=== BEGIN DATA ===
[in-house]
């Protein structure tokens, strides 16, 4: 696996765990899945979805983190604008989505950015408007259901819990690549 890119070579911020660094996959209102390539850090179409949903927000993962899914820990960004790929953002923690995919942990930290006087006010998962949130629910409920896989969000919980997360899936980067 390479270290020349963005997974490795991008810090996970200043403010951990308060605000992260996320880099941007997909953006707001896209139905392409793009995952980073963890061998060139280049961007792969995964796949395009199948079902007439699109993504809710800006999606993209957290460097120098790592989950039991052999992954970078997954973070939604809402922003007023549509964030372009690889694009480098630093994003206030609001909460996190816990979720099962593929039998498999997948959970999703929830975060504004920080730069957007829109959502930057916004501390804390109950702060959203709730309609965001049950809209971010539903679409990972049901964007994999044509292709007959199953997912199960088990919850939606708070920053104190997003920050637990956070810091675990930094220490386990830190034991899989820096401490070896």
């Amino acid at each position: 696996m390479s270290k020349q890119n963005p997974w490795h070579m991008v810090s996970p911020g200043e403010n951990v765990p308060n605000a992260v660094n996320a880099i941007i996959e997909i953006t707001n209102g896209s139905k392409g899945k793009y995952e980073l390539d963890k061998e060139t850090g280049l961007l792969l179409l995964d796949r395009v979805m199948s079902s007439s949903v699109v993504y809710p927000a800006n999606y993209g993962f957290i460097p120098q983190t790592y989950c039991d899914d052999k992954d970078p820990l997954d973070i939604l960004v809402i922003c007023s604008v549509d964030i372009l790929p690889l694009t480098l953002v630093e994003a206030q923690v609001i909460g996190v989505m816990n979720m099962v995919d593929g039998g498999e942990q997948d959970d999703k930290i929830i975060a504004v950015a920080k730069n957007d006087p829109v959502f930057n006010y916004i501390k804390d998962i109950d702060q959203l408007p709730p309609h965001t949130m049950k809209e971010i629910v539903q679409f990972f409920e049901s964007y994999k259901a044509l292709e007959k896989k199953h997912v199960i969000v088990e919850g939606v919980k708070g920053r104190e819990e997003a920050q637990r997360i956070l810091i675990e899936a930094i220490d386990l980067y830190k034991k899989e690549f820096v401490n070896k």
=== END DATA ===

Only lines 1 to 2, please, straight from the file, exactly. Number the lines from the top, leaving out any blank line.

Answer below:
[in-house]
């Protein structure tokens, strides 16, 4: 696996765990899945979805983190604008989505950015408007259901819990690549 890119070579911020660094996959209102390539850090179409949903927000993962899914820990960004790929953002923690995919942990930290006087006010998962949130629910409920896989969000919980997360899936980067 390479270290020349963005997974490795991008810090996970200043403010951990308060605000992260996320880099941007997909953006707001896209139905392409793009995952980073963890061998060139280049961007792969995964796949395009199948079902007439699109993504809710800006999606993209957290460097120098790592989950039991052999992954970078997954973070939604809402922003007023549509964030372009690889694009480098630093994003206030609001909460996190816990979720099962593929039998498999997948959970999703929830975060504004920080730069957007829109959502930057916004501390804390109950702060959203709730309609965001049950809209971010539903679409990972049901964007994999044509292709007959199953997912199960088990919850939606708070920053104190997003920050637990956070810091675990930094220490386990830190034991899989820096401490070896």